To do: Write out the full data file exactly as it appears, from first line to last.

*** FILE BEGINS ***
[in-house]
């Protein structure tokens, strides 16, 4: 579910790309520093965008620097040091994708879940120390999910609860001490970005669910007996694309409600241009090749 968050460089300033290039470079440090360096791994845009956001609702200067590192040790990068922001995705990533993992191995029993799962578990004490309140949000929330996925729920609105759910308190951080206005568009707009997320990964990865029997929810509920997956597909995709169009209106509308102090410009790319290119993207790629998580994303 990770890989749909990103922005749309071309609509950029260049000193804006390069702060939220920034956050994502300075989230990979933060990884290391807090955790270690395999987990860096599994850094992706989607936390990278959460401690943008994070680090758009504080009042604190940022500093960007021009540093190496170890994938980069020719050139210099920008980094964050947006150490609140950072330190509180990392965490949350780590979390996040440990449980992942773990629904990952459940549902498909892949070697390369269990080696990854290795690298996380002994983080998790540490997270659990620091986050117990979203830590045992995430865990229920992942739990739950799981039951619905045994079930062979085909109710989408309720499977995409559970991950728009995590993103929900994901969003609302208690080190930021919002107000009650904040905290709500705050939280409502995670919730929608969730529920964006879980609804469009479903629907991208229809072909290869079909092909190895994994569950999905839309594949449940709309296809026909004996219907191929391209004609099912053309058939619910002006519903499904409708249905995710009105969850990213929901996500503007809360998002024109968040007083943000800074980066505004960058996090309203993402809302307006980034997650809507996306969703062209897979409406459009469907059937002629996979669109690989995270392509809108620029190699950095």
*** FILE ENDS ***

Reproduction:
[in-house]
């Protein structure tokens, strides 16, 4: 579910790309520093965008620097040091994708879940120390999910609860001490970005669910007996694309409600241009090749 968050460089300033290039470079440090360096791994845009956001609702200067590192040790990068922001995705990533993992191995029993799962578990004490309140949000929330996925729920609105759910308190951080206005568009707009997320990964990865029997929810509920997956597909995709169009209106509308102090410009790319290119993207790629998580994303 990770890989749909990103922005749309071309609509950029260049000193804006390069702060939220920034956050994502300075989230990979933060990884290391807090955790270690395999987990860096599994850094992706989607936390990278959460401690943008994070680090758009504080009042604190940022500093960007021009540093190496170890994938980069020719050139210099920008980094964050947006150490609140950072330190509180990392965490949350780590979390996040440990449980992942773990629904990952459940549902498909892949070697390369269990080696990854290795690298996380002994983080998790540490997270659990620091986050117990979203830590045992995430865990229920992942739990739950799981039951619905045994079930062979085909109710989408309720499977995409559970991950728009995590993103929900994901969003609302208690080190930021919002107000009650904040905290709500705050939280409502995670919730929608969730529920964006879980609804469009479903629907991208229809072909290869079909092909190895994994569950999905839309594949449940709309296809026909004996219907191929391209004609099912053309058939619910002006519903499904409708249905995710009105969850990213929901996500503007809360998002024109968040007083943000800074980066505004960058996090309203993402809302307006980034997650809507996306969703062209897979409406459009469907059937002629996979669109690989995270392509809108620029190699950095």